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|کد مقاله||سال انتشار||تعداد صفحات مقاله انگلیسی||ترجمه فارسی|
|18949||2005||14 صفحه PDF||سفارش دهید|
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Publisher : Elsevier - Science Direct (الزویر - ساینس دایرکت)
Journal : International Journal of Production Economics, Volume 97, Issue 1, 18 July 2005, Pages 52–65
This paper addresses the common cycle multi-product lot-scheduling problem in deterministic flexible job shops where the planning horizon is finite and fixed by management. This problem consists of a combinatorial part (machine assignment and sequencing sub-problems) and a continuous part (lot-sizing and -scheduling sub-problems). To account for these two elements, a new mixed integer nonlinear program (MINLP) is developed which simultaneously determines machine allocation, sequencing, lot-sizing and -scheduling decisions. In order to reduce computational complexity, instead of solving this MINLP directly, we propose an efficient enumeration method to determine optimal solution for this model. The performance of the proposed method is evaluated by some numerical experiments. Two other applicable cases (zero setup costs and lot streaming) are also studied and required modifications in the model formulation and the solution procedure are described. Moreover, a numerical example is presented to illustrate applicability of the proposed mathematical model and the solution method.
A flexible job shop (FJS) is one of the most usual production systems in manufacturing discrete parts that can be considered as an extension of two classical systems, namely the job shop and parallel shop. This production facility involves several work centers (production stages) where each stage has one or more parallel identical machines. Each product requires a sequence of operations in different stages based on its unique process route, and must be processed by at most one machine at each stage, but some products may skip some stages. In this paper, we consider the production scheduling problem in such systems where all parameters (such as demand rates) are deterministic and constant over a given finite planning horizon. This problem is common in supply chain environments, where a supplier produces multiple products in a flexible job shop for an assembly facility. In such cases, the product demand rates are deterministic and fairly constant based on contract between supplier and assembler and supplier's production capacity. Moreover, delivery of each finished product to assembler is continuous with fixed rate per time unit. An example for this situation is a large assembly facility such as an automotive assembly plant (customer) and its immediate suppliers. The most of the contributions reported in the literature dealing with static demand lot-sizing and -scheduling problems, have focused on particular policies, the cyclic schedules. In a cyclic schedule, i.e., a schedule that is repeated periodically, one of the following approaches is adopted: • The common (or rotation) cycle approach that restricts all of the product's cycle times to an equal length. This approach has the main advantage of always finding a feasible schedule if one exists. Moreover, it has other advantages such as: ease of implementation in practice, simplify the modeling, and obtaining near-optimal solution in many practical cases (Jones and Inman, 1989). Because of these advantages, researchers and practitioners often use this approach to obtain a cyclic schedule (see for example: Carreno, 1990; Dobson and Yano, 1994; El-Najdawi and Kleindorfer, 1993; Fatemi Ghomi and Torabi, 2002; Galvin and Van Deusen, 1988; Giri and Moon, 2004; Hsu and El-Najdawi, 1990; Ouenniche and Boctor, 1998 and Ouenniche and Boctor, 1999; Pesenti and Ukovich, 2003; Ware and Keown, 1987). • The basic period approach that allows different cycle times for different products, but restricts each product's cycle time to be an integer multiple of a time period called a basic period. Under this approach, it is NP-hard to find a feasible schedule, given the number of production runs per global cycle (i.e., the least common multiple of individual cycle times) for each product. This is the main disadvantage of basic period approach, but in general it gives better solutions than the common cycle approach (Ouenniche and Bertrand, 2001; Ouenniche and Boctor, 2001). • The time varying lot sizes approach that allows multiple runs for each product at each cycle with different lot sizes over a cyclic schedule, and always gives a feasible schedule if one exists. Modeling a problem with this approach is more complicated than the other approaches, but usually gives better solutions (Moon et al., 2002; Zipkin, 1991). However, in this paper we have adopted the common cycle approach because of its various advantages to the problem. This assumption allows constructing production schedules that are easy to implement and generally preferred in real-life situations (Ouenniche and Boctor, 1998). Moreover, according to contract between supplier and assembler, we assume that planning horizon is finite and fixed by management. It is noted that in the most of previous contributions on economic lot scheduling, planning horizon is assumed to be infinite. There are several reasons for this assumption. First, constructing a mathematical model for infinite case is easier. Further, this assumption makes feasible solution space larger and consequently may lead to better solutions. However, this assumption considerably reduces the usefulness of the proposed contributions, because in practice, planning horizons are always finite and rarely longer than 12 months. Further, in most cases, the schedules obtained by infinite horizon assumption could not be repeated an integer number of times during the finite planning horizon chosen in practice. Thus practitioners usually adjust such schedules to meet this condition, which may lead to a nonnegligible increase in the total cost (Ouenniche and Boctor, 1998). Literature review in economic lot-scheduling problems reveals that the most of contributions are related to infinite planning horizon case at the single-stage systems with only one machine (Giri and Moon, 2004; Moon et al., 2002; Zipkin, 1991), the single-stage systems with parallel identical or nonidentical machines (Bollapragada and Rao, 1999; Carreno, 1990; Pesenti and Ukovich, 2003), and the flow shop systems (Dobson and Yano, 1994; El-Najdawi and Kleindorfer, 1993; Fatemi Ghomi and Torabi, 2002; Hsu and El-Najdawi, 1990; Ouenniche and Boctor, 1999 and Ouenniche and Boctor, 2001). Moreover, in the finite horizon case there are only two contributions from Ouenniche and Boctor (1998) and Ouenniche and Bertrand (2001). In these works, the production scheduling problem in job shops is studied under constant demand rates over a finite planning horizon length either using the common cycle approach (Ouenniche and Boctor, 1998) or the multiple cycle approach (Ouenniche and Bertrand, 2001), to obtain a cyclic schedule. They have developed an optimal solution method in common cycle case and an efficient heuristic method to obtain a near-optimal solution in multiple cycle case. However, to the author's best knowledge, there is no contribution for economic lot-scheduling problem in flexible job shops under constant demand rates over a finite planning horizon. Thus, in this paper, a new mathematical model and efficient solution method is developed for the finite horizon economic lot-scheduling problem in flexible job shops. It is noted that the classical job shop problem has attracted the attention of many researchers. This problem consists of determining the production sequences and the starting times for a given set of nonsplittable jobs to optimize an objective function such as minimization of the makespan (Adams et al., 1988; Van Laarhoven et al., 1992) or tardiness minimization (Baker, 1984). This problem is quite different from the problem considered here because the classical job shop problem does not deal with machine assignment and lot-sizing issues. The outline of this paper is as follows. In Section 2, problem description as well as notations used for the problem formulation is presented. In Section 3, a mathematical model for the problem is developed and in Section 4, an optimal solution method is presented. Numerical experiments are presented in Section 5. Two other applicable cases of original problem (zero setup costs and lot streaming) as well as required modifications in the model formulation and the solution method are studied in Section 6. Finally, Section 7 is devoted to conclusions and some recommendations for future studies.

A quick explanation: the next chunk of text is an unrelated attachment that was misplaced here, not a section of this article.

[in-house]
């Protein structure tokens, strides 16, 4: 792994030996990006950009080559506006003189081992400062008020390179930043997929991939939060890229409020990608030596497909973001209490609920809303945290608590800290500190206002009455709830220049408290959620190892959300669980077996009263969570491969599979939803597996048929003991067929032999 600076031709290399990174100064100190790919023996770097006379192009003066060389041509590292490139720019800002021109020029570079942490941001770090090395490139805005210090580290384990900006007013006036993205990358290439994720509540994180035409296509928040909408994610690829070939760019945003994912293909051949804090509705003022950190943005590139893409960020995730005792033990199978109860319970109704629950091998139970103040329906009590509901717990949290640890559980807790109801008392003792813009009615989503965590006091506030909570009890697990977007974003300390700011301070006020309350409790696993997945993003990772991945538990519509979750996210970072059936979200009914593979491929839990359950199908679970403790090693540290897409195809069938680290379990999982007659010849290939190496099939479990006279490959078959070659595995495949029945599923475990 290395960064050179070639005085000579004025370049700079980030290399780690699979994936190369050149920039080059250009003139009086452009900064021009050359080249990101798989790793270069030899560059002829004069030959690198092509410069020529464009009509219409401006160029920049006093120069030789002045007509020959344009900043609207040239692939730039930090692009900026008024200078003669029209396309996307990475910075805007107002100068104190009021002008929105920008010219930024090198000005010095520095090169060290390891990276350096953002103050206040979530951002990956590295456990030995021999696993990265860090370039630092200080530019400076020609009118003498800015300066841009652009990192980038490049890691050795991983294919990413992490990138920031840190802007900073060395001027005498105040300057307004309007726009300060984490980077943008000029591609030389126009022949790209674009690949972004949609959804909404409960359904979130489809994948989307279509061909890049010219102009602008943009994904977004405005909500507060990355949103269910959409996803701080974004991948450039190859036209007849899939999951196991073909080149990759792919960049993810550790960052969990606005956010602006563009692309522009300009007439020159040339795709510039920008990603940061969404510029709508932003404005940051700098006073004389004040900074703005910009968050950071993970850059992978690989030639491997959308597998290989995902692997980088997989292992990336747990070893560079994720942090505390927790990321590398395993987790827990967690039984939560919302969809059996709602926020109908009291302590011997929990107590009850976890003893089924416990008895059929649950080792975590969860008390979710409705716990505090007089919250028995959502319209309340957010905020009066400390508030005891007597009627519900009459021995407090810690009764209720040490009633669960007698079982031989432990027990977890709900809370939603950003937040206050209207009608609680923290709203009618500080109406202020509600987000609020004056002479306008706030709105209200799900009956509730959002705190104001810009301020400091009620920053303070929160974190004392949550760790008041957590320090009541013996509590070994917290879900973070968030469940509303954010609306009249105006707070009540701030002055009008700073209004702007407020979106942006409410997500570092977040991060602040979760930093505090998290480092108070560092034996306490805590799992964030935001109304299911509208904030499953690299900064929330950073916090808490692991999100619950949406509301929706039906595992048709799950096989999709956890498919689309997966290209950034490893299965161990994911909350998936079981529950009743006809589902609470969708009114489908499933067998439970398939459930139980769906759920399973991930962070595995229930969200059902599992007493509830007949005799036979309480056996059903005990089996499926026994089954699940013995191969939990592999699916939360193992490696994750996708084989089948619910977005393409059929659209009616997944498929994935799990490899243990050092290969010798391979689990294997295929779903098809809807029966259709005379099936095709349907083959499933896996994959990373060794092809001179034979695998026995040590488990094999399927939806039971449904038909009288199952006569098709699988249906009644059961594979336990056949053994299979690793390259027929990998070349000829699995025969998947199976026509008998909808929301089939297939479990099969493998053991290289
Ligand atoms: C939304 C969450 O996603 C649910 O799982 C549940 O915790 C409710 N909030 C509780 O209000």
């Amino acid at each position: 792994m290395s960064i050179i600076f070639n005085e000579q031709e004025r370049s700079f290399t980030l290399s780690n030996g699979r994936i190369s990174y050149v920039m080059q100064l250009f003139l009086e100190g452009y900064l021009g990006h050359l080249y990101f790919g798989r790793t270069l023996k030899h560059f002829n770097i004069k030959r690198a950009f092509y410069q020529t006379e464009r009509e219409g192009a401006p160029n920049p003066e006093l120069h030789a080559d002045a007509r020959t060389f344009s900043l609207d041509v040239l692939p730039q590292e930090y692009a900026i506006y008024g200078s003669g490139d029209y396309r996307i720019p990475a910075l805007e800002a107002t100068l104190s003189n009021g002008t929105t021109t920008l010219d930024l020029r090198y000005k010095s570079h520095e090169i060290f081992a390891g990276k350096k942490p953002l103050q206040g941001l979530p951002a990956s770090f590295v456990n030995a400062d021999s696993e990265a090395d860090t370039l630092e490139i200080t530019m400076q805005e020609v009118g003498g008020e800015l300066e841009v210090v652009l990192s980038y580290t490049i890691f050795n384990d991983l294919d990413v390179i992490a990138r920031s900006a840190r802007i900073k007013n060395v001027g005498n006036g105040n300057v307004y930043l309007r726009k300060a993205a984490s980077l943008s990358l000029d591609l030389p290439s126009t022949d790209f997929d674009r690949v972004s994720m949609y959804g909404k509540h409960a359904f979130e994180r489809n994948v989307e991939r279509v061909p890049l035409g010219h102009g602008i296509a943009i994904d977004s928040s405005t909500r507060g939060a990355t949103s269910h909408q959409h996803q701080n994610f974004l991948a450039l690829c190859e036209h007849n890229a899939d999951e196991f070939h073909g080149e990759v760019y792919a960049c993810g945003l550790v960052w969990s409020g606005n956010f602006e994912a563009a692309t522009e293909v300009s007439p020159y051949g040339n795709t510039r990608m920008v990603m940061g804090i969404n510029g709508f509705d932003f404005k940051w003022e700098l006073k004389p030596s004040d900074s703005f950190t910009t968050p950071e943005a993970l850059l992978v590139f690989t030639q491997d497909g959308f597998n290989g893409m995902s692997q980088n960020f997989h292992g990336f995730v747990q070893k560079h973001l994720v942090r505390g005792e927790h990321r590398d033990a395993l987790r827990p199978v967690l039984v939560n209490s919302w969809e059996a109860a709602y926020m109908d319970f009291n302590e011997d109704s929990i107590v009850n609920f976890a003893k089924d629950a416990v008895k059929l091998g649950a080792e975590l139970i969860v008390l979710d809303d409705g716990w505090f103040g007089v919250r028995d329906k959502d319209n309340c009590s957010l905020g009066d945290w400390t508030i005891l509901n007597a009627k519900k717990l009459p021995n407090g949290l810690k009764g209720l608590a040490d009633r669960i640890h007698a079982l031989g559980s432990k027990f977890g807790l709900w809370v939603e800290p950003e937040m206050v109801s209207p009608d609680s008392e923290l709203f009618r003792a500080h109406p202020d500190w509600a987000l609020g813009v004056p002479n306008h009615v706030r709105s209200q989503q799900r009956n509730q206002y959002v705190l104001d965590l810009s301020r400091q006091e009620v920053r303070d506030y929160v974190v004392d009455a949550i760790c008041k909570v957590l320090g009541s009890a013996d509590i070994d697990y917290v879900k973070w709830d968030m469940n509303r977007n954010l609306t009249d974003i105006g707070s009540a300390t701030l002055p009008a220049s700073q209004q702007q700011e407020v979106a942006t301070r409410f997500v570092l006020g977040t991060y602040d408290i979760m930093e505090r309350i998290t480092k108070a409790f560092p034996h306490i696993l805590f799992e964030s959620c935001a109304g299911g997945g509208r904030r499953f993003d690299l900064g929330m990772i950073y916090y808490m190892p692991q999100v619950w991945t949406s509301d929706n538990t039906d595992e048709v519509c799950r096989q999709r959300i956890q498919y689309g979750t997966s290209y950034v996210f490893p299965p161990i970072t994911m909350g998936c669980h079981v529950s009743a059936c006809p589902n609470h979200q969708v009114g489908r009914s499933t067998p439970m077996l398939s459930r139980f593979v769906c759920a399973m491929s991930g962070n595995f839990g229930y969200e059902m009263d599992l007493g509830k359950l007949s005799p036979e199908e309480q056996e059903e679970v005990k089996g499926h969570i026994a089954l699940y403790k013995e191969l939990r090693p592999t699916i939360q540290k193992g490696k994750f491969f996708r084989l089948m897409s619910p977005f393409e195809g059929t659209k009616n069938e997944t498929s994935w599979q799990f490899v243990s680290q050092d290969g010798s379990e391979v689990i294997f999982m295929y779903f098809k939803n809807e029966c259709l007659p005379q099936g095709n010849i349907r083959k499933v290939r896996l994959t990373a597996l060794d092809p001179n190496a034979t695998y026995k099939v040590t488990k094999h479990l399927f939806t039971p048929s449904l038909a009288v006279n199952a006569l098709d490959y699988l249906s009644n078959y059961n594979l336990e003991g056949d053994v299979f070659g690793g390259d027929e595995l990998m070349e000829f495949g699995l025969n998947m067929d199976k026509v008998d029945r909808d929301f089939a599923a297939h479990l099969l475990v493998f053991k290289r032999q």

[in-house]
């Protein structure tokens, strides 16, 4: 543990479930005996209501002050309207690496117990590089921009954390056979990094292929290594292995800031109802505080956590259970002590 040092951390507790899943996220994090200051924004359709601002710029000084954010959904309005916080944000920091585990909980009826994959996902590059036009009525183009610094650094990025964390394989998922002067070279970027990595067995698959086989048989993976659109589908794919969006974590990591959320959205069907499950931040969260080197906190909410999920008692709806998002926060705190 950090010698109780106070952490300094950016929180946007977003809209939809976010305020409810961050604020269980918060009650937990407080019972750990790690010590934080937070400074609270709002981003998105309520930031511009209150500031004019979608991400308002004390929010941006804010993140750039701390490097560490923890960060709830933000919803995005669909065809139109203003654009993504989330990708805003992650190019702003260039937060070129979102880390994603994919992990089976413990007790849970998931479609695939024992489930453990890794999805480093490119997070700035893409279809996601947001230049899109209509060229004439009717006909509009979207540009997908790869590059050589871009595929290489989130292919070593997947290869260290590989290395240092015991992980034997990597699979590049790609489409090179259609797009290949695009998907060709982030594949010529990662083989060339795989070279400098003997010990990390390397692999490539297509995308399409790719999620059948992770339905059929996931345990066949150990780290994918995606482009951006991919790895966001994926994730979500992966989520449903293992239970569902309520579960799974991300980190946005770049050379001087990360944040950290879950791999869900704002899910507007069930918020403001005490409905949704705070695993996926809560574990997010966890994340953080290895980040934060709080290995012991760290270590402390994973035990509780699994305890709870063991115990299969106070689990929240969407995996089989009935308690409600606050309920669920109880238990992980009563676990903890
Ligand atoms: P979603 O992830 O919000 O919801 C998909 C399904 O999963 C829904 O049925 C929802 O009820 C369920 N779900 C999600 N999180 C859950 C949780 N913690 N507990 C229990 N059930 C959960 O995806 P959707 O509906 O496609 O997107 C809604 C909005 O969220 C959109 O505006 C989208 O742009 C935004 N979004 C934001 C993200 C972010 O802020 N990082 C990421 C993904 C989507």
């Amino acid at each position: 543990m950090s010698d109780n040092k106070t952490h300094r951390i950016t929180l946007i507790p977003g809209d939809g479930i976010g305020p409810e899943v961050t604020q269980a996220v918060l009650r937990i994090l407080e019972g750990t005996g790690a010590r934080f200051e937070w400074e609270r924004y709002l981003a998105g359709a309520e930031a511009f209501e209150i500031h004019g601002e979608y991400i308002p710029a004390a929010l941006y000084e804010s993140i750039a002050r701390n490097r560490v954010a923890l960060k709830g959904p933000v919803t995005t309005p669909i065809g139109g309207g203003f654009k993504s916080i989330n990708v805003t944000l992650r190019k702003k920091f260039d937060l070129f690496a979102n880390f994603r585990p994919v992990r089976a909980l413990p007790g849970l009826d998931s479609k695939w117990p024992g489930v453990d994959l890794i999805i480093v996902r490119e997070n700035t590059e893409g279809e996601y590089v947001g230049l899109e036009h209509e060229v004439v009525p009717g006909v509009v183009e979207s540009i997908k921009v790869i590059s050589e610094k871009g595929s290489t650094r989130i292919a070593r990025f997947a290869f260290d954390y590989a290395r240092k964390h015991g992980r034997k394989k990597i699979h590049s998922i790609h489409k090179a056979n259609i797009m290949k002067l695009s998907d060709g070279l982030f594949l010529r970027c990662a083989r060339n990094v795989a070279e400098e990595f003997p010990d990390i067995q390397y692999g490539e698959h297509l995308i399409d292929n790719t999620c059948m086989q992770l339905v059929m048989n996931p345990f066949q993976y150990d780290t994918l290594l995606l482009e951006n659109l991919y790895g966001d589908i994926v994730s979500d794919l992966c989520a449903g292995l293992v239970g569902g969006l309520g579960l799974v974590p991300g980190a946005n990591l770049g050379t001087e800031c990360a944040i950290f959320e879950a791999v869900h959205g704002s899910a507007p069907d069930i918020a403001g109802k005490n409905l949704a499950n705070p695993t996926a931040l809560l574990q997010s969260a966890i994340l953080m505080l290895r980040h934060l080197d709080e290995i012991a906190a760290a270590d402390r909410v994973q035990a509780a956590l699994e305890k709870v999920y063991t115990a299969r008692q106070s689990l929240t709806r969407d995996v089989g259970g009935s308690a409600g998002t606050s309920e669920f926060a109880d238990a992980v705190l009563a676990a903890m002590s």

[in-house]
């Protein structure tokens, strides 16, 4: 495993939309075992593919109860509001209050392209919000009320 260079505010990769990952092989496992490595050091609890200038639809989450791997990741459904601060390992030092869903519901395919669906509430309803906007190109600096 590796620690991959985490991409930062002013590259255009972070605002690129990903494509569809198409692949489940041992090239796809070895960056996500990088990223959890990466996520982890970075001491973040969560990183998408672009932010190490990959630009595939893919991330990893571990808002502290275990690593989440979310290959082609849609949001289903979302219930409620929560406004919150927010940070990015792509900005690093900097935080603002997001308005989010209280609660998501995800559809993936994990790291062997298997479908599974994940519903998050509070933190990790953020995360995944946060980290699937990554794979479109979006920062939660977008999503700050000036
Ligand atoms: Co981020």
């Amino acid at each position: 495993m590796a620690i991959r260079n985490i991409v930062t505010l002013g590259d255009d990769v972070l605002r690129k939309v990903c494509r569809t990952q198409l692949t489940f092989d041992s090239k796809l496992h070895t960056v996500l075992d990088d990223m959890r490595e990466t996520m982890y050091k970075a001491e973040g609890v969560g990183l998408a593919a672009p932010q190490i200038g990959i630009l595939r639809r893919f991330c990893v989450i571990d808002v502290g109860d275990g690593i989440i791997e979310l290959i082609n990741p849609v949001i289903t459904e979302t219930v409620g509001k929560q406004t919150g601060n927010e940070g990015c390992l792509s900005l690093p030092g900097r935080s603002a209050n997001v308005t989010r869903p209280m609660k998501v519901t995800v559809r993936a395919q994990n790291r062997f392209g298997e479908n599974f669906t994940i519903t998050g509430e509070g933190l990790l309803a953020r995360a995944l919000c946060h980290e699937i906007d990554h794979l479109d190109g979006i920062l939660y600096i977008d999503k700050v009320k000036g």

نتیجه گیری انگلیسی
In this paper, we have considered the common cycle approach to solve the economic lot-sizing and -scheduling problem in deterministic flexible job shops. First, we developed a new mixed zero-one nonlinear model to solve the problem to optimality. Then, to avoid solving this complex mixed nonlinear program directly, we have suggested an efficient enumeration method to determine an optimal solution. With some numerical experiments it is shown that the proposed solution method is suitable for small- and moderately medium-size problems. Two other applicable cases of Problem P (zero setup costs and lot streaming) are also presented and required modifications in the model formulation and the solution procedure for these cases are described. Moreover, through a numerical example, applicability of this formulation and its solution method is shown. However, applying the proposed solution method to determine optimal solution in medium- and large-size problems requires solving several large-scale mixed zero–one programs that need high computational efforts. Therefore, further research to develop efficient heuristic methods is on our research line. Moreover, there are other different directions for future studies. Among them, the following topics are recommended: • Modeling Problem P using the basic period (multi-cyclic) or time-varying lot size approaches, • Considering nonidentical parallel machines at each stage, • Allowing the backlogging.